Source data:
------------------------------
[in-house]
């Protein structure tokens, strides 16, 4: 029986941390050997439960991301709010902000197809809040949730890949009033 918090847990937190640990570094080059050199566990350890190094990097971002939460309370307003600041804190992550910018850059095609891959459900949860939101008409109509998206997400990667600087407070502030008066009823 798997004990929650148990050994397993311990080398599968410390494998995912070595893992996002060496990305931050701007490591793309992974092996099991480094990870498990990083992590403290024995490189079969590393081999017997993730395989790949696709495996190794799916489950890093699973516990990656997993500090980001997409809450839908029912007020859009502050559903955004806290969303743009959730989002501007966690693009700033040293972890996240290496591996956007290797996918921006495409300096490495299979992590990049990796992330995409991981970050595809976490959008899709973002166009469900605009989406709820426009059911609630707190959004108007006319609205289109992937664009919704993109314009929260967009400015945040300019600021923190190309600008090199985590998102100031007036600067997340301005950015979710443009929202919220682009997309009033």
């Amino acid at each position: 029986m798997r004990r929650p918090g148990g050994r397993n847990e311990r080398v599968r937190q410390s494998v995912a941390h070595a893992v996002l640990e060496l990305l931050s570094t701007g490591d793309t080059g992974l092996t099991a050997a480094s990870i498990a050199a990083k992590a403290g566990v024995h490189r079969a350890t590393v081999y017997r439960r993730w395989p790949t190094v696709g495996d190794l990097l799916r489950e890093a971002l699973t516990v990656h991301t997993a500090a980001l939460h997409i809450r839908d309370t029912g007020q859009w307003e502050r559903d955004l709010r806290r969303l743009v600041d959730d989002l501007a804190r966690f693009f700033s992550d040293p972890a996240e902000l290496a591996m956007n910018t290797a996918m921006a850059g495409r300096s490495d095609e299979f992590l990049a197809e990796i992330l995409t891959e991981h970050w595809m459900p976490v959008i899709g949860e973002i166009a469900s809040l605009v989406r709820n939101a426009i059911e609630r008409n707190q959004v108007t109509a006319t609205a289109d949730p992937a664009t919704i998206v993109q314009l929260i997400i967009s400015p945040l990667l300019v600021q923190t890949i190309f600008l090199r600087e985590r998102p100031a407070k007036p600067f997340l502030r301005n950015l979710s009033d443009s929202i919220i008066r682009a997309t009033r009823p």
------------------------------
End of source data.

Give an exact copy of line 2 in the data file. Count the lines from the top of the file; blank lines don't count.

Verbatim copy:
């Protein structure tokens, strides 16, 4: 029986941390050997439960991301709010902000197809809040949730890949009033 918090847990937190640990570094080059050199566990350890190094990097971002939460309370307003600041804190992550910018850059095609891959459900949860939101008409109509998206997400990667600087407070502030008066009823 798997004990929650148990050994397993311990080398599968410390494998995912070595893992996002060496990305931050701007490591793309992974092996099991480094990870498990990083992590403290024995490189079969590393081999017997993730395989790949696709495996190794799916489950890093699973516990990656997993500090980001997409809450839908029912007020859009502050559903955004806290969303743009959730989002501007966690693009700033040293972890996240290496591996956007290797996918921006495409300096490495299979992590990049990796992330995409991981970050595809976490959008899709973002166009469900605009989406709820426009059911609630707190959004108007006319609205289109992937664009919704993109314009929260967009400015945040300019600021923190190309600008090199985590998102100031007036600067997340301005950015979710443009929202919220682009997309009033």